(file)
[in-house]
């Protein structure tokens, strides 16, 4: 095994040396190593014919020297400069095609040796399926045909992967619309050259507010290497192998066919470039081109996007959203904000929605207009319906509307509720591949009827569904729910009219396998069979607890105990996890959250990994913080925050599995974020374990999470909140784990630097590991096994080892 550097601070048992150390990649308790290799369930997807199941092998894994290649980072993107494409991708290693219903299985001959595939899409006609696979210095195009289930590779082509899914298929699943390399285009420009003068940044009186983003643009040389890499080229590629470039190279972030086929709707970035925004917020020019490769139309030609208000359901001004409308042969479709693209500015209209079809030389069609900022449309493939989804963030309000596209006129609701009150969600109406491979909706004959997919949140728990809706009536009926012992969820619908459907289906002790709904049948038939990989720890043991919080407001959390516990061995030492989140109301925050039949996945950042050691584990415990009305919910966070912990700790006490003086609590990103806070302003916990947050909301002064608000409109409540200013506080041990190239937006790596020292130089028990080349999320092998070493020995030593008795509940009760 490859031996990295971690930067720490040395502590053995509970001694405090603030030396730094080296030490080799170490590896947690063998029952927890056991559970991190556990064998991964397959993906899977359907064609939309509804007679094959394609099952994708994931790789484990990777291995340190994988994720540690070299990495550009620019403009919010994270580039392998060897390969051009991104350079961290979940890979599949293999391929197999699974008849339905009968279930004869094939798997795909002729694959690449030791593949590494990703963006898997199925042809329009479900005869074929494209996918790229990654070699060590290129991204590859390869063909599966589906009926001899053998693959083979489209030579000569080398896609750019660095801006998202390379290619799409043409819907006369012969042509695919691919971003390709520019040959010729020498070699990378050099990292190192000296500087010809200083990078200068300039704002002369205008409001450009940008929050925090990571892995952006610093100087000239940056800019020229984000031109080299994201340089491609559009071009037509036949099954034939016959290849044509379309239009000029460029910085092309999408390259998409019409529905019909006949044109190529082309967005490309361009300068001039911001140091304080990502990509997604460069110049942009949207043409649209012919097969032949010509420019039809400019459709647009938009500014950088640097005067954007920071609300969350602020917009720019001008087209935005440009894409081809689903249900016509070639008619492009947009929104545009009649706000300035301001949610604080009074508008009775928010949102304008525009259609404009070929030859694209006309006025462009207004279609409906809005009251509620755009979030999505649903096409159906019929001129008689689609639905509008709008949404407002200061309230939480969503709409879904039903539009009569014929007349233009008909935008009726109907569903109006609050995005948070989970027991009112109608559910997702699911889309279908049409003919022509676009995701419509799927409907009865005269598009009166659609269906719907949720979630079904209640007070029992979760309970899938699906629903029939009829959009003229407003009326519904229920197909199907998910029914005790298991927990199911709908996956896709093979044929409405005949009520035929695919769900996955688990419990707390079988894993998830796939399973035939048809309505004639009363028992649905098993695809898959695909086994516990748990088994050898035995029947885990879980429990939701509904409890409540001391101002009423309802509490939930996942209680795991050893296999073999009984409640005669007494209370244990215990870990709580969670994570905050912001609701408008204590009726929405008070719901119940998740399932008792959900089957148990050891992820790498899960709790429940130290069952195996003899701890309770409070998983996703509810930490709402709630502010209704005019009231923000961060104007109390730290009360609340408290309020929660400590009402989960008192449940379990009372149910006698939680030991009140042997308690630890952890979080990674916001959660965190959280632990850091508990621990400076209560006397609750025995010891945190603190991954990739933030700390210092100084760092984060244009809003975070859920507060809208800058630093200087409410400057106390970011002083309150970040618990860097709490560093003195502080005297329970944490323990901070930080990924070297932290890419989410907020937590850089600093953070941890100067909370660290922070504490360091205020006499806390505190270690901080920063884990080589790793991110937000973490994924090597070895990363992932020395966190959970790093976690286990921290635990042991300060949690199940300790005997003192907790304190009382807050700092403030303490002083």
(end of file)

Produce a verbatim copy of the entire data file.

[in-house]
């Protein structure tokens, strides 16, 4: 095994040396190593014919020297400069095609040796399926045909992967619309050259507010290497192998066919470039081109996007959203904000929605207009319906509307509720591949009827569904729910009219396998069979607890105990996890959250990994913080925050599995974020374990999470909140784990630097590991096994080892 550097601070048992150390990649308790290799369930997807199941092998894994290649980072993107494409991708290693219903299985001959595939899409006609696979210095195009289930590779082509899914298929699943390399285009420009003068940044009186983003643009040389890499080229590629470039190279972030086929709707970035925004917020020019490769139309030609208000359901001004409308042969479709693209500015209209079809030389069609900022449309493939989804963030309000596209006129609701009150969600109406491979909706004959997919949140728990809706009536009926012992969820619908459907289906002790709904049948038939990989720890043991919080407001959390516990061995030492989140109301925050039949996945950042050691584990415990009305919910966070912990700790006490003086609590990103806070302003916990947050909301002064608000409109409540200013506080041990190239937006790596020292130089028990080349999320092998070493020995030593008795509940009760 490859031996990295971690930067720490040395502590053995509970001694405090603030030396730094080296030490080799170490590896947690063998029952927890056991559970991190556990064998991964397959993906899977359907064609939309509804007679094959394609099952994708994931790789484990990777291995340190994988994720540690070299990495550009620019403009919010994270580039392998060897390969051009991104350079961290979940890979599949293999391929197999699974008849339905009968279930004869094939798997795909002729694959690449030791593949590494990703963006898997199925042809329009479900005869074929494209996918790229990654070699060590290129991204590859390869063909599966589906009926001899053998693959083979489209030579000569080398896609750019660095801006998202390379290619799409043409819907006369012969042509695919691919971003390709520019040959010729020498070699990378050099990292190192000296500087010809200083990078200068300039704002002369205008409001450009940008929050925090990571892995952006610093100087000239940056800019020229984000031109080299994201340089491609559009071009037509036949099954034939016959290849044509379309239009000029460029910085092309999408390259998409019409529905019909006949044109190529082309967005490309361009300068001039911001140091304080990502990509997604460069110049942009949207043409649209012919097969032949010509420019039809400019459709647009938009500014950088640097005067954007920071609300969350602020917009720019001008087209935005440009894409081809689903249900016509070639008619492009947009929104545009009649706000300035301001949610604080009074508008009775928010949102304008525009259609404009070929030859694209006309006025462009207004279609409906809005009251509620755009979030999505649903096409159906019929001129008689689609639905509008709008949404407002200061309230939480969503709409879904039903539009009569014929007349233009008909935008009726109907569903109006609050995005948070989970027991009112109608559910997702699911889309279908049409003919022509676009995701419509799927409907009865005269598009009166659609269906719907949720979630079904209640007070029992979760309970899938699906629903029939009829959009003229407003009326519904229920197909199907998910029914005790298991927990199911709908996956896709093979044929409405005949009520035929695919769900996955688990419990707390079988894993998830796939399973035939048809309505004639009363028992649905098993695809898959695909086994516990748990088994050898035995029947885990879980429990939701509904409890409540001391101002009423309802509490939930996942209680795991050893296999073999009984409640005669007494209370244990215990870990709580969670994570905050912001609701408008204590009726929405008070719901119940998740399932008792959900089957148990050891992820790498899960709790429940130290069952195996003899701890309770409070998983996703509810930490709402709630502010209704005019009231923000961060104007109390730290009360609340408290309020929660400590009402989960008192449940379990009372149910006698939680030991009140042997308690630890952890979080990674916001959660965190959280632990850091508990621990400076209560006397609750025995010891945190603190991954990739933030700390210092100084760092984060244009809003975070859920507060809208800058630093200087409410400057106390970011002083309150970040618990860097709490560093003195502080005297329970944490323990901070930080990924070297932290890419989410907020937590850089600093953070941890100067909370660290922070504490360091205020006499806390505190270690901080920063884990080589790793991110937000973490994924090597070895990363992932020395966190959970790093976690286990921290635990042991300060949690199940300790005997003192907790304190009382807050700092403030303490002083």